When a molecule of carbonic acid (H2CO3) dissociates, the two products are a bicarbonate ion (HCO3-) and a hydrogen ion/proton (H+). Because of the addition of a hydrogen ion, this process causes a decrease in the pH of the blood, and if someone breathes too slowly and doesn't quickly remove CO2 from their body, respiratory acidosis will take place.
However, why is it the case that the addition of this hydrogen ion lowers pH? While this might sound like a stupid question, it's also the case that the dissociation of carbonic acid produces a bicarbonate ion, which is a weak base. Therefore, the dissociation produces both an acid and a base in a 1:1 ratio. Therefore, the concentration of hydrogen ions relative to bicarbonate ions doesn't actually change. Given this fact, wouldn't there be no change in pH at all?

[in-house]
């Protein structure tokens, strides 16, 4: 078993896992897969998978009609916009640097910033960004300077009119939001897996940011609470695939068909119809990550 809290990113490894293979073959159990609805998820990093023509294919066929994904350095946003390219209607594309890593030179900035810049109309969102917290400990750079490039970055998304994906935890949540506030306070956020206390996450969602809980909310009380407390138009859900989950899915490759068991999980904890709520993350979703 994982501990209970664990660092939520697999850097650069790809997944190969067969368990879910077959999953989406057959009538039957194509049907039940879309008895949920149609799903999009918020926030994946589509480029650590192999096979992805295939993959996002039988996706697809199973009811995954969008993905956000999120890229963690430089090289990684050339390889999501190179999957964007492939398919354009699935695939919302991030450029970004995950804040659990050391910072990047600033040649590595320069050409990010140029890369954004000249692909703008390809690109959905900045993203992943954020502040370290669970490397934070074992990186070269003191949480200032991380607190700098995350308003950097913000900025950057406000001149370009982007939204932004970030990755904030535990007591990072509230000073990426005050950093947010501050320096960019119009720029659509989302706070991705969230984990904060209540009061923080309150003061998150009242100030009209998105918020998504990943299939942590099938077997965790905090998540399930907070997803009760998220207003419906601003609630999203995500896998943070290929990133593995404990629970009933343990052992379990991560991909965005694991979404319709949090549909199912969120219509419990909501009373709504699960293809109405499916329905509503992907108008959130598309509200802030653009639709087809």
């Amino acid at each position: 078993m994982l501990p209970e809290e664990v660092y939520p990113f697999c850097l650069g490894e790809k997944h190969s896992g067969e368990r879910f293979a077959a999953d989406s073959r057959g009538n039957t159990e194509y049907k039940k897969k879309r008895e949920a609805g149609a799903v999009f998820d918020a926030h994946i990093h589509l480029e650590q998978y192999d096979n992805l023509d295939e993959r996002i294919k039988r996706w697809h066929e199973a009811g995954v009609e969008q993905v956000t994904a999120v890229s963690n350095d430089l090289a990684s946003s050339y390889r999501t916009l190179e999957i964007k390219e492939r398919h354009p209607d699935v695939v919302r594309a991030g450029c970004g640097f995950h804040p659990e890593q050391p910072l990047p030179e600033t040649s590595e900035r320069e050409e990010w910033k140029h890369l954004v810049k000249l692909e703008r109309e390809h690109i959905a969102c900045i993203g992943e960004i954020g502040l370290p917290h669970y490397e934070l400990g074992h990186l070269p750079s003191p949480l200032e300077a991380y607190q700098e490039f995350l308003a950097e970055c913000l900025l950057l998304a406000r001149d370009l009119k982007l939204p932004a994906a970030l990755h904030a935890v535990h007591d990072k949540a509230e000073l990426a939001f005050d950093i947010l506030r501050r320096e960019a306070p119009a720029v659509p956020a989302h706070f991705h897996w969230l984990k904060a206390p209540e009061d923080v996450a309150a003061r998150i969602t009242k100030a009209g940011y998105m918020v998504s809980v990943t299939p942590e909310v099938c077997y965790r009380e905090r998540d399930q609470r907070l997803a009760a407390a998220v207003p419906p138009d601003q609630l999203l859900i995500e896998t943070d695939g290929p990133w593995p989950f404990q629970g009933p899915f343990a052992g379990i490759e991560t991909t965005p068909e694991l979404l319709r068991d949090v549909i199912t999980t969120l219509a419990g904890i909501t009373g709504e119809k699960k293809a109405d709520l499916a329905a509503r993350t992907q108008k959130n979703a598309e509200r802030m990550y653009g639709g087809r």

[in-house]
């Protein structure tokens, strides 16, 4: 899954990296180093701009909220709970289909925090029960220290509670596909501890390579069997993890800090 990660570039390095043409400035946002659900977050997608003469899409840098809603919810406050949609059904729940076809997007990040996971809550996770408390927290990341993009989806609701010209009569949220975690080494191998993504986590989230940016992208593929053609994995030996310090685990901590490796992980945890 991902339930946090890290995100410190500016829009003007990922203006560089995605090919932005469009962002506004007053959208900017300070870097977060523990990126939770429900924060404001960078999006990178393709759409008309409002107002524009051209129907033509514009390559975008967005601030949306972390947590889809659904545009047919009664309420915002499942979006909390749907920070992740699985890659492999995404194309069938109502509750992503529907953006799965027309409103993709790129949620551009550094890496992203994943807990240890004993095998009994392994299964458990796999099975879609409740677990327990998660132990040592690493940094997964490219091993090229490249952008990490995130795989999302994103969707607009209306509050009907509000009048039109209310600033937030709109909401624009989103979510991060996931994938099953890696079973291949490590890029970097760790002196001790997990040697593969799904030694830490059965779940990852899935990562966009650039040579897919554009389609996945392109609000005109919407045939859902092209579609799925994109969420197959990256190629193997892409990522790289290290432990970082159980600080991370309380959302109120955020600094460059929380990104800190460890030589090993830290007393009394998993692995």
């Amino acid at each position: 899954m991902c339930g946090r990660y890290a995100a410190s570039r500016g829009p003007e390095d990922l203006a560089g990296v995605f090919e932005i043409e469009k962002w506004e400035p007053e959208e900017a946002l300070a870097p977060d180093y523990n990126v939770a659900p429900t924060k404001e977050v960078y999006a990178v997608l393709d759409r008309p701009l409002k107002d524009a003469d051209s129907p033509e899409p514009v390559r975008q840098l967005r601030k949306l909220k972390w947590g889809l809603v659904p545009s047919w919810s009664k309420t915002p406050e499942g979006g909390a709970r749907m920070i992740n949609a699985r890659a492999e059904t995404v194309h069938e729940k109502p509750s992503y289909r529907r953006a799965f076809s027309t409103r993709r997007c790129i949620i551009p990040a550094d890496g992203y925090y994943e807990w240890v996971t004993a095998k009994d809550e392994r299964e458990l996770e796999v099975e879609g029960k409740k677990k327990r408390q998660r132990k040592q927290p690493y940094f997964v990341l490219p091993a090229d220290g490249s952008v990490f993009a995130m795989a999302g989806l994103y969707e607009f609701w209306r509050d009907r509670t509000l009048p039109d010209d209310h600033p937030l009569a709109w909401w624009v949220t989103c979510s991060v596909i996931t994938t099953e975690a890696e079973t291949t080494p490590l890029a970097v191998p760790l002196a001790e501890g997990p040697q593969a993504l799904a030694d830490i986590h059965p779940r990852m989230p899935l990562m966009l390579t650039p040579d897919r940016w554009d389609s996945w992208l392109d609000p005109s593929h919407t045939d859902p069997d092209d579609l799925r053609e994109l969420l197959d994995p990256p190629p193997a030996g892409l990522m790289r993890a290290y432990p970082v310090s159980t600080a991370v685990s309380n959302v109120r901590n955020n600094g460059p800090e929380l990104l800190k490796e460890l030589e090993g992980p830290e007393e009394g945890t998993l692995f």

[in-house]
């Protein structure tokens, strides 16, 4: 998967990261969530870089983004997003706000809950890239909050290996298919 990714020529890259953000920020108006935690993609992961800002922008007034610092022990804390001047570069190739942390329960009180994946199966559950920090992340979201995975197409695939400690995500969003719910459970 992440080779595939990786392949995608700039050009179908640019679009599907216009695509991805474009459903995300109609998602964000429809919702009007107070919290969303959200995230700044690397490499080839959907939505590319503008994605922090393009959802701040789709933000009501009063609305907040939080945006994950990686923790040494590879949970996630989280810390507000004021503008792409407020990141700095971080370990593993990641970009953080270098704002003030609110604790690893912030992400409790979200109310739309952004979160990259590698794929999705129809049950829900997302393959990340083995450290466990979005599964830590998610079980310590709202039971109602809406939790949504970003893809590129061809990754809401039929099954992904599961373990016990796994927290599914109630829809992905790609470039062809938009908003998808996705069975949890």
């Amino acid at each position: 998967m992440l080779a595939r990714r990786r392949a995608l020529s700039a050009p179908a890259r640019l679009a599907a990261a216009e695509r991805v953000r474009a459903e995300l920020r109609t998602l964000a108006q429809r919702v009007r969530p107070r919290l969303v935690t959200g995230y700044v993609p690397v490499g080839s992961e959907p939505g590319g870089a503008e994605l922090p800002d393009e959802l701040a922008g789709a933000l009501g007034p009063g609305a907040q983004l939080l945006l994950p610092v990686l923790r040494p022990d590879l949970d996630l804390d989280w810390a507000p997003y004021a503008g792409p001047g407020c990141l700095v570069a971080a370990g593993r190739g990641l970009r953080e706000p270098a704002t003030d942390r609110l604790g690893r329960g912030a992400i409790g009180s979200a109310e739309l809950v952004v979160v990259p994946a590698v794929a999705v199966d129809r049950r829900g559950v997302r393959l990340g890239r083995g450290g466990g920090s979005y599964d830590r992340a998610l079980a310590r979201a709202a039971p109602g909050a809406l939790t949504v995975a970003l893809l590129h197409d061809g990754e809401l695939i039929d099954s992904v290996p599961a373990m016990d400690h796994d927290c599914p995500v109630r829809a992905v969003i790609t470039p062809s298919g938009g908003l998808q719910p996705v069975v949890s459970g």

I read a paper on carbon dioxide transport which addressed some of my other questions but didn't touch on this precise point.